Japanese honeysuckle can be removed by pulling the seedlings directly from the ground and by cutting larger vines at two feet above the ground and then at ground level.
Be careful not to confuse Japanese honeysuckle with the native coral honeysuckle.
Japanese hops (Humulus japonicus) are often found near streams or on the edge of forests. This vine can become dense, blocking sunlight and preventing native plants and trees from growing.
You can recognize Japanese hops by their unique leaves, which have five to nine lobes.
In our area, Japanese hops reseed in August or September, so pull any you spot before it has a chance to spread during those months, if possible.
Note that it can often be confused with natives such as Virginia Creeper or wild cucumber.
Kudzu (Pueraria montana) can be recognized by its large leaves with three leaflets. A fast grower, it has been known to grow a foot in a day! It has a habit of displacing native species wherever it grows – which can include roadsides, in fields, or at the edge of forests.
Kudzu can look similar to natives, like poison ivy or grape vines, but if you determine that the vine is kudzu, you can control it by removing its entire root, cutting it back as often as possible, or even mowing over it. Removing it by the root is preferred, since this fast-growing vine will resprout quickly.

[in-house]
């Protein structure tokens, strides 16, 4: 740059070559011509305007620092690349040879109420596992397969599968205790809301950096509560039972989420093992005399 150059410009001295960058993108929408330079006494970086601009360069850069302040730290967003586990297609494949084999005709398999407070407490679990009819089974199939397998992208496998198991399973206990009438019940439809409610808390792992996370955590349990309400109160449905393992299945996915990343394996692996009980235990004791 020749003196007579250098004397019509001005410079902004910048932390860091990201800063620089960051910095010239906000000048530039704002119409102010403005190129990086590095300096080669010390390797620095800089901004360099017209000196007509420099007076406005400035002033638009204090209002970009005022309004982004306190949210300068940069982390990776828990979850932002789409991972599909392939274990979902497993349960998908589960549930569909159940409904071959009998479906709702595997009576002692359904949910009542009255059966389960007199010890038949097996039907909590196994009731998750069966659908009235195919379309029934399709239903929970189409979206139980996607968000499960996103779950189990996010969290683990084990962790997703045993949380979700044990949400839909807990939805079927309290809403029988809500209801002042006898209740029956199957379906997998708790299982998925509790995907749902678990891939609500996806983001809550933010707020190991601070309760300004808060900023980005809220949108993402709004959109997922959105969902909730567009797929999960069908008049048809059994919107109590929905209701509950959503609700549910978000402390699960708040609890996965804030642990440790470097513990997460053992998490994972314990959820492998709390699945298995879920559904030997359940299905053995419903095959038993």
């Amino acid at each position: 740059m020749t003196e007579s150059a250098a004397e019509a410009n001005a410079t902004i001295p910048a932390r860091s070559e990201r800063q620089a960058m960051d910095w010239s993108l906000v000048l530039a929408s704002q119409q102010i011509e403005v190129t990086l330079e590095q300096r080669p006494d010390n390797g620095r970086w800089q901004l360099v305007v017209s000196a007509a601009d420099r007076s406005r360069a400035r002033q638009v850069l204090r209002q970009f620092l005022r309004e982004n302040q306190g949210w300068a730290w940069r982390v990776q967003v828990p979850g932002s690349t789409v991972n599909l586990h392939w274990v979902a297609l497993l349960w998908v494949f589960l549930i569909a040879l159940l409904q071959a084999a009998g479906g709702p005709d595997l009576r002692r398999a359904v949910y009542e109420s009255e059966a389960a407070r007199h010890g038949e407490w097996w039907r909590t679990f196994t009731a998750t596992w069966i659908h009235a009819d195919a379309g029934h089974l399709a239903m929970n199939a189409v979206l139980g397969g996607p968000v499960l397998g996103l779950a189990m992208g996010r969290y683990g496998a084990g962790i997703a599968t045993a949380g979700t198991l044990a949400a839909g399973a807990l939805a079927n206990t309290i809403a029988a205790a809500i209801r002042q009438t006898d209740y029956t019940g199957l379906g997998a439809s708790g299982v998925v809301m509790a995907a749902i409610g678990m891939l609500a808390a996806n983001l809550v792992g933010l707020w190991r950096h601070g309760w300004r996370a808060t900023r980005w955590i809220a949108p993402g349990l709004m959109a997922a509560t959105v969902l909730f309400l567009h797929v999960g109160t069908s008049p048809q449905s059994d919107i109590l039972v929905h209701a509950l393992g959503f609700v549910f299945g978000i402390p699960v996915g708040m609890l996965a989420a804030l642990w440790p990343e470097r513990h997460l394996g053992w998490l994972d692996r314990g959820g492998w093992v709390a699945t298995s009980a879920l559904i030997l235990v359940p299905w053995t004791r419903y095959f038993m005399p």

Mile-a-Minute (Polygonum perfoliatum) has thorns, so watch out if you have this vine on your property! It can be recognized by its triangular-shaped leaves or by its bright, colorful berries.
To control this invasive vine, remove it from any vertical surfaces, then pull up any roots. If there is fruit on the vine when you remove it, add the vines and fruit to a bag to prevent any unintentional planting.
Mile-a-Minute looks similar to natives, such as pokeweed and Greenbriar. One way you can spot Mile-a-Minute is that the leaves behind the berries will attach themselves to the vine again, forming a sort of cup shape.
Oriental bittersweet (Celastrus orbiculatas) can easily be confused for the native variety, American bittersweet.
It has red berries inside of yellow husks, which can be used to identify this plant.
Similar to other invasives, it is best to cut this vine at two feet above the ground and then at the ground level. Remove the roots if possible.
Periwinkle (Vinca minor, Vinca major) has beautiful flowers in shades of blue, purple, or white, but it can still cause harm as it forms into dense groundcover. Most often found in woods, fields, and roadsides, the best way to control this vine is to remove it completely or to continuously mow over it.
Porcelain berry or Porcelain berry (Ampelopsis brevipedunculata) is known for its colorful berries. Prune this vine in spring or fall to prevent the flowers from blooming, or cut it at two feet and at ground level. If the vine already has berries, be sure to bag them to prevent reseeding.
Wintercreeper (Euonymus fortunei) has shiny leaves with small teeth on the leaf edges and white berries that turn to red. The vine is evergreen, staying colorful all year. You can hand pull this invasive or cut it at two feet and at ground level.
Chinese and Japanese Wisterias